A private company based out of Houston – Electro Purification or “EP” – plans to pump groundwater from around the city of Wimberley – and pipe it to other thirsty communities.

EP has contracts to pipe more than 5 million gallons of water a day from this part of the Trinity Aquifer by the year 2036.

So what would that mean for others who rely on the same groundwater? They’re concerned their own wells will go dry.

“Well it means that I can’t use my house. I’ve got a peach orchard and a pecan orchard. It means that those trees are going to die if I can’t irrigate them. It’s going to be terrible,” Peter Way says.

Way’s ranch is just three miles from the EP wells. He’s part of the Trinity Edwards Springs Protection Association (TESPA) – a group that formed just two months ago to fight EP.

“Without Cypress Creek, without Jacobs Well, without Blue Hole, Wimberley is nothing,” TESPA President Vicki Hujsak says. “We filed a lawsuit. Basically, we’re trying to get an injunction to stop the drilling. And then, the lawyers and the team are going to pretty much question the rule of capture.”

The rule of capture has been on the books since 1904 – when the Texas Supreme Court ruled landowners can pump as much groundwater as they want without liability to nearby well owners. The Texas legislature has left regulation power in the hands of groundwater conservation districts.

But no groundwater district claims authority over this area. It’s in what EP calls a “white zone.”

Bills filed by State Senator Donna Campbell and Representative Jason Isaac would change that – by expanding the closest districts.

“These bills will find a solution to protecting the Trinity Aquifer in all of Hays County,” Isaac said in a press conference announcing the filing.

But, in Wimberley, Hujsak is skeptical.

“If a bill even gets passed, which we hope they do, they could be changed, they be altered, people could grandfather or not,” she says.

Which she says doesn’t solve a bigger problem.

“If we get EP out of this area and they’re gone from us, they’re just going to go somewhere else an do it again,” Hujsak says.

“We’ve watched what’s all been said out there and kind of like, ‘Ok, there’s a lot of misinformation going on out there that needs to be addressed,'” EP spokesman John Hatch says.

“And we felt that probably the best thing to answer both the critics and to assuage the fears of the public is, ‘Let’s get some science, some real scientific data out there’ so that we can truly see what will now effect, if at all, any of the surrounding area wells,” Hatch says.

And what does their data show?

“The bottom line is, there’s a lot more water out there than people thought,” Hatch says.

EP says it, too, has a stake in making sure there’s enough water to go around. The company says it’ll help pay for a level monitoring network and is working on contracts so that if a neighbor’s well does go dry – the company will pay to drill it deeper.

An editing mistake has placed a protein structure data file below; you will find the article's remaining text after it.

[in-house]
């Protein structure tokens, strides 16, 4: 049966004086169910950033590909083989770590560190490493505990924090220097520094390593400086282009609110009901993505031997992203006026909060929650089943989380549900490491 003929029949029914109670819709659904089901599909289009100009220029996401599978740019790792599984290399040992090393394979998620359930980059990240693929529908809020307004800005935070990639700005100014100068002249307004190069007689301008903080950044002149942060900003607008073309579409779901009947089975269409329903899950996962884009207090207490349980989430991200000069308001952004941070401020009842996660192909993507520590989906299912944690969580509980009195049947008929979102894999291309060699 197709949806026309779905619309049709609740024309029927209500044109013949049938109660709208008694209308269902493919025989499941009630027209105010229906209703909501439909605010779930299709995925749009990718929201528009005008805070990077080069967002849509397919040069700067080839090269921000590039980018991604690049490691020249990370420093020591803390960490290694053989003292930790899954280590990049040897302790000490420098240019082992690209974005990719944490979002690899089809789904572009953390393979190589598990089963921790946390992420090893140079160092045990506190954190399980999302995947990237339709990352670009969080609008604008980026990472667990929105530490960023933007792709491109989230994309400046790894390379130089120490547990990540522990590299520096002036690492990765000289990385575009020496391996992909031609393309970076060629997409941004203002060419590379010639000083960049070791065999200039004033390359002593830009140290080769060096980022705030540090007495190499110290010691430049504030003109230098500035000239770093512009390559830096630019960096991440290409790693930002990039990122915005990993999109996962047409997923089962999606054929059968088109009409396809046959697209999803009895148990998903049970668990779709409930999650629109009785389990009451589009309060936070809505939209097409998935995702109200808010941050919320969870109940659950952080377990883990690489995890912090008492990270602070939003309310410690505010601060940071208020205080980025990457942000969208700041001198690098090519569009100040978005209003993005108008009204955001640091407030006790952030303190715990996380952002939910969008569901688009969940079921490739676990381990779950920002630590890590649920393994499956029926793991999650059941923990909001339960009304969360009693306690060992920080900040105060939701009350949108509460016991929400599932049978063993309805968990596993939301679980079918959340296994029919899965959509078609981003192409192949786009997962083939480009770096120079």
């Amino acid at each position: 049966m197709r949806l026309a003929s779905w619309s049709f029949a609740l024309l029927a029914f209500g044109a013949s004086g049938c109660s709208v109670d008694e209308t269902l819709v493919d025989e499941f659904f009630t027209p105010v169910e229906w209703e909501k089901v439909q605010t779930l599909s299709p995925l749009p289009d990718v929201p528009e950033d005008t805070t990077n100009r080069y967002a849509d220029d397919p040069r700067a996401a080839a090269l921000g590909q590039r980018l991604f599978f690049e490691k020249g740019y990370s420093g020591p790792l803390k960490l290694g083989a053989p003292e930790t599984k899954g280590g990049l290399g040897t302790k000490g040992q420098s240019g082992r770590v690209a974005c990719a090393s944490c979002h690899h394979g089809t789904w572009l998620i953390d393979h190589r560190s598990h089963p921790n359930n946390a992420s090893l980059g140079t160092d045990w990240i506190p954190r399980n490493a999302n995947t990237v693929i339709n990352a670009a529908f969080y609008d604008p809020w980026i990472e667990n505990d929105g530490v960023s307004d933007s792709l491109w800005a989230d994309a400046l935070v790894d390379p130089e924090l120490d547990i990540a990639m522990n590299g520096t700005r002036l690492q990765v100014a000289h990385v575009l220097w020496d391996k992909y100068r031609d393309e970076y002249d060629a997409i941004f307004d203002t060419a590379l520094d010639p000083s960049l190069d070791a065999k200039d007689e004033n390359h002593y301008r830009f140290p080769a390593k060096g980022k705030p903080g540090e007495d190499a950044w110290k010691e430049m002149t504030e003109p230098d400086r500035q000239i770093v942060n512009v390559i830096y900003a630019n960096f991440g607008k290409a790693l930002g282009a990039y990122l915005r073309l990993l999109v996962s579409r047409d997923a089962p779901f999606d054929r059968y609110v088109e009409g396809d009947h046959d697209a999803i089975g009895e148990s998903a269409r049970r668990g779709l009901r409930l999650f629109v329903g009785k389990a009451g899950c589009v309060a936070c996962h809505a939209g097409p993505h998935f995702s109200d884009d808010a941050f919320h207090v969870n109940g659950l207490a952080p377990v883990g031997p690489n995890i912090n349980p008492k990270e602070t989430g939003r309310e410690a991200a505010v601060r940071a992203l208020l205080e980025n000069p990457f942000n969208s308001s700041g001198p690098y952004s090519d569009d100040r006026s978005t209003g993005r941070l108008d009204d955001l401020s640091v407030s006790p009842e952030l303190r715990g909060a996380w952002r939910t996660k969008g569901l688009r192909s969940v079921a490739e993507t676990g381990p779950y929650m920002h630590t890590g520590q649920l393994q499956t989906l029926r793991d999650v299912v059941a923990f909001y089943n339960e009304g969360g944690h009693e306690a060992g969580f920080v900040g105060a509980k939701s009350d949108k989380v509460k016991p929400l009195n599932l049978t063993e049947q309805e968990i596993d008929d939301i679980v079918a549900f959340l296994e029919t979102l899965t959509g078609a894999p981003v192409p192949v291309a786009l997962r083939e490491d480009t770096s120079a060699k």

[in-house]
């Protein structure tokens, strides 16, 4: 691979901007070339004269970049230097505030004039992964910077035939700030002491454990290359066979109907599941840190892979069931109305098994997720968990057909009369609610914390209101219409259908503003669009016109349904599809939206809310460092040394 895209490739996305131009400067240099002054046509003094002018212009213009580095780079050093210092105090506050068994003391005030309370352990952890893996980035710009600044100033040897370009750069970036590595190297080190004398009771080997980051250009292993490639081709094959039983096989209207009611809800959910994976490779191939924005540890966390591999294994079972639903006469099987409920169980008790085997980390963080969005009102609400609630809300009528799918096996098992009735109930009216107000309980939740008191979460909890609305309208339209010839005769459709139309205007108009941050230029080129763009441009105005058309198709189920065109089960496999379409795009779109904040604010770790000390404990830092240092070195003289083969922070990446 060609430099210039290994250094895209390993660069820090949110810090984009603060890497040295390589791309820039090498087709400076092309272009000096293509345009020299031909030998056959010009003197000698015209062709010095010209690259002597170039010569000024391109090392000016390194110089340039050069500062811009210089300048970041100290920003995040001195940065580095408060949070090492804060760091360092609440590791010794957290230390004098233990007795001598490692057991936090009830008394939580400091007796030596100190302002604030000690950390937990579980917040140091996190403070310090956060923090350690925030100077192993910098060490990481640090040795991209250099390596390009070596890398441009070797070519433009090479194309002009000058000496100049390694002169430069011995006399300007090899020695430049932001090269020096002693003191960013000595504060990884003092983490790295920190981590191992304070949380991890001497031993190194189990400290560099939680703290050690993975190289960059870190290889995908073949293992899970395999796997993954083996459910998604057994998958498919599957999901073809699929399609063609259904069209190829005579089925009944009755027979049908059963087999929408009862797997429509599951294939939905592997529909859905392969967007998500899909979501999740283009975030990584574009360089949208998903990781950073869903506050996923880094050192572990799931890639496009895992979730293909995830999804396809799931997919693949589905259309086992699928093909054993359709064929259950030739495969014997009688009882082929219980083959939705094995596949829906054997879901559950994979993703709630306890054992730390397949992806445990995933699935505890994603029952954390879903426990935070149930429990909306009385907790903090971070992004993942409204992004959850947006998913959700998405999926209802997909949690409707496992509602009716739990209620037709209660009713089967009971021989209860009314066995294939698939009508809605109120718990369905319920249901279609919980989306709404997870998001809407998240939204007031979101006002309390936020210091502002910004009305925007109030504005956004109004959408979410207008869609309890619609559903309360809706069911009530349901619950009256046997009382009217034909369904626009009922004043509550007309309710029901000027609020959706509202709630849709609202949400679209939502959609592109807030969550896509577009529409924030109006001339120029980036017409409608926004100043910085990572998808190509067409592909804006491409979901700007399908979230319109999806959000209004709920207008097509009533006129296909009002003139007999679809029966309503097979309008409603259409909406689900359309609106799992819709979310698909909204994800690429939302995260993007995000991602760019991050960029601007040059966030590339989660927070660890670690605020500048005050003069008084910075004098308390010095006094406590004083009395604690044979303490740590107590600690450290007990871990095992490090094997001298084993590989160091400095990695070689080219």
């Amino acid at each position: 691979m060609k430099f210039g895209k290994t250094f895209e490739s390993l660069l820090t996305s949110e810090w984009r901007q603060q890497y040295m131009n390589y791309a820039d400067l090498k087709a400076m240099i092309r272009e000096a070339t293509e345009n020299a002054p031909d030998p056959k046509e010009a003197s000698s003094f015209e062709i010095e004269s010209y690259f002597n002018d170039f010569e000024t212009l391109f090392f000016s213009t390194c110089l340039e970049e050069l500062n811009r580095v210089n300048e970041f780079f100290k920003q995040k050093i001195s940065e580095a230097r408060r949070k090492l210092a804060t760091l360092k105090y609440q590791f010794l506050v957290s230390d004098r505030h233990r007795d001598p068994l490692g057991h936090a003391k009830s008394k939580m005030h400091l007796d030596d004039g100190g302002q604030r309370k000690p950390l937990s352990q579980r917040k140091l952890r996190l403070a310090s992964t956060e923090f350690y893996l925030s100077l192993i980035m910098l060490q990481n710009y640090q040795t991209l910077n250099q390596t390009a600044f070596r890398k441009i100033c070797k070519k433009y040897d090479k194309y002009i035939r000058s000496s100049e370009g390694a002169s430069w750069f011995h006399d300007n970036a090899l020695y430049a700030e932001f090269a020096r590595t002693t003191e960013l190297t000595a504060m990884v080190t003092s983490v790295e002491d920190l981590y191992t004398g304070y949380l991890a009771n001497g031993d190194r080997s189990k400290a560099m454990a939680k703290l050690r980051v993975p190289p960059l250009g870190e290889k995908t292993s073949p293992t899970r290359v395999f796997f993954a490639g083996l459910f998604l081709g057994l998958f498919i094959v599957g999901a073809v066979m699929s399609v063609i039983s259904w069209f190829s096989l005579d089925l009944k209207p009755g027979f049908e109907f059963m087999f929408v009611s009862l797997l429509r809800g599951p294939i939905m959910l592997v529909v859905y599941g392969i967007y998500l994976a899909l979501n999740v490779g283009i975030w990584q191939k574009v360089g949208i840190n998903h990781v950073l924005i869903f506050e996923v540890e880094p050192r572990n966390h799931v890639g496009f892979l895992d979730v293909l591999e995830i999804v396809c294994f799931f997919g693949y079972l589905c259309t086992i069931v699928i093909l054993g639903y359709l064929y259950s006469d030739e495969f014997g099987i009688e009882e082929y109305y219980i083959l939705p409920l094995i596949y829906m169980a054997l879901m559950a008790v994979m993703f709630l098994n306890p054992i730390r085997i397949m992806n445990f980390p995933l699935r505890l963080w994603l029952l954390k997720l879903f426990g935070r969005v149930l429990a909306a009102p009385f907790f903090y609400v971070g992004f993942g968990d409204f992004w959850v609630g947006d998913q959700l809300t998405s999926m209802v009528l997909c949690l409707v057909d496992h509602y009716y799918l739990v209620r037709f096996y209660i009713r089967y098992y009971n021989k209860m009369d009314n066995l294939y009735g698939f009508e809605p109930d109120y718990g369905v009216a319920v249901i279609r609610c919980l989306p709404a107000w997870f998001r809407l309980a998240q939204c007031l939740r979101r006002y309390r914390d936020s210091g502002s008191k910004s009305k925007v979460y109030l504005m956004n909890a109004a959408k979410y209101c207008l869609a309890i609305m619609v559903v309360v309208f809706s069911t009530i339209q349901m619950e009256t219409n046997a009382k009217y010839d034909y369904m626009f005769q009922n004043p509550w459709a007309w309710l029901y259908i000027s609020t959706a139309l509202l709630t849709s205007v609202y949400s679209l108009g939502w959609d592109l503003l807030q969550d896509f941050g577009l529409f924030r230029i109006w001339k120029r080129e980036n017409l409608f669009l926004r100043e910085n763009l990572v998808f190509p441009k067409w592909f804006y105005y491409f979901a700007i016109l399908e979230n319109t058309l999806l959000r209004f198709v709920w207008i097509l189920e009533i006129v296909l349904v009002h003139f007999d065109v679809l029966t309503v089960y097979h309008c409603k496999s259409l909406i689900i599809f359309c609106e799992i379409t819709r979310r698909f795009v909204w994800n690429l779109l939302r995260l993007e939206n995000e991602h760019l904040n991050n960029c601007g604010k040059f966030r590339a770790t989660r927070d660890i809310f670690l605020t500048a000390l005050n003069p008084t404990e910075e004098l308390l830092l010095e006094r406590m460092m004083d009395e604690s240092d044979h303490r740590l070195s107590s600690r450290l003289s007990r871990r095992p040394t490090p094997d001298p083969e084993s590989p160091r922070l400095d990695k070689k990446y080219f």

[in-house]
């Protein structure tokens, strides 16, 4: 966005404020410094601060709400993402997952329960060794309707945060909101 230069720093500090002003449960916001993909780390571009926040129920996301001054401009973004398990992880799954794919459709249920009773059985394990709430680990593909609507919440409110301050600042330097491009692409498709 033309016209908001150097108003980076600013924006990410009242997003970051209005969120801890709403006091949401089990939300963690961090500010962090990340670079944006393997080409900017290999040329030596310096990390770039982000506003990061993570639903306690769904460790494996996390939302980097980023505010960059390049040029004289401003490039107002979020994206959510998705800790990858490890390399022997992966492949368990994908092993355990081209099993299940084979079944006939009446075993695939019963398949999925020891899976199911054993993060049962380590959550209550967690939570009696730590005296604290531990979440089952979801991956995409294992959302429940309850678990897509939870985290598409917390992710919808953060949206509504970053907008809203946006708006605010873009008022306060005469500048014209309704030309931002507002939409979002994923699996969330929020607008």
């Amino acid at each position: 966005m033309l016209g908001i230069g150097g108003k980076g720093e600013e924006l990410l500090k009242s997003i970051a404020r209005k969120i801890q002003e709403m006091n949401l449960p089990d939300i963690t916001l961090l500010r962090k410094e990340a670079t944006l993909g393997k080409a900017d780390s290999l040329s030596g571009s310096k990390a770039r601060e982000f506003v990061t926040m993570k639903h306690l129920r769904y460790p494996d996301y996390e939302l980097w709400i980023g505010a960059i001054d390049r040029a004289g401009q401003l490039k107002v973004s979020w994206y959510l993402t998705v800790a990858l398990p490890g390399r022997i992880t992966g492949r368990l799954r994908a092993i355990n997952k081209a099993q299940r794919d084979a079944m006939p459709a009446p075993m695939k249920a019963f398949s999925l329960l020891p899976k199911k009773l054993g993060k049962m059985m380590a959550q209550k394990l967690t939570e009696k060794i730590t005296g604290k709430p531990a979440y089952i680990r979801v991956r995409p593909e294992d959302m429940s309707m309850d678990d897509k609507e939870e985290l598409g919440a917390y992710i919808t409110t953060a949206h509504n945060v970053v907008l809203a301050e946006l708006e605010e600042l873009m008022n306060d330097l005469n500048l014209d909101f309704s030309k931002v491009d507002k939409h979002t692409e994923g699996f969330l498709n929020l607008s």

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  • joan Harrison March 25, 2015 at 7:29 am

    I am un the Upper Glen Rose aquifer and am high up on a ridge. My well pump is down as far as it can go – so if EP pump the amount of water they say they are going to pump – my well will dry and I will be out of business. I have been very careful as so many of us have to conserve our precious water, but if EP pump what they say they are going to pump – they will put may people like me out of business.

  • joan Harrison March 25, 2015 at 7:27 am

    I have been saying for a long while now – that all new housing should be solar and water collection. It would cost a little more, but put power back into the grid and also save on our precious water. I need water for my business to run. I am up on a ridge and my pump is down as far as it can go. If water dries up – I will have to close down or ship in water which would have to raise the costs of trading. There is enough to go around if we all take care of this precious commodity, but if EP drains the aquifer we are all doomed.

  • Katrina Thompson March 24, 2015 at 6:18 pm

    EP is trying to cover for themselves. Many “scientists ” live here and retire here in Wimberley. They’re familiar with the aquifers and how they recharge. It will be disastrous if EP is able to drill. The hill country depends on our water for a living. Go home EP, you are not welcome here.

  • S.P.Gates March 24, 2015 at 5:50 pm

    OF COURSE EP is going to say there’s enough water to go around. AND they may say they’ll pay for drilling wells deeper if they go dry……. but they are an LLC. Which
    means they can change their name in a city minute – or find some other way out
    of paying mitigation cost – leaving us high and dry. The aquifer is already in “stage
    four” and should be protected by a ZERO drawdown. Let Buda, GoForth, Anthem
    find water somewhere else which is NOT in such desperate condition. OR, why
    not put a moritorium on building to CONTROL population growth. OR, why not
    limit the density of housing allowed, so there is plenty of recharge zone around
    new construction. OR why not require rainwater collection on ALL new construction? WE SIMPLY CANNOT KEEP GO ON WITH “BUSINESS AS USUAL” –
    for to do so is insanity on the part of government, and pure GREED on the part of
    the developers.

Texas Water Development Board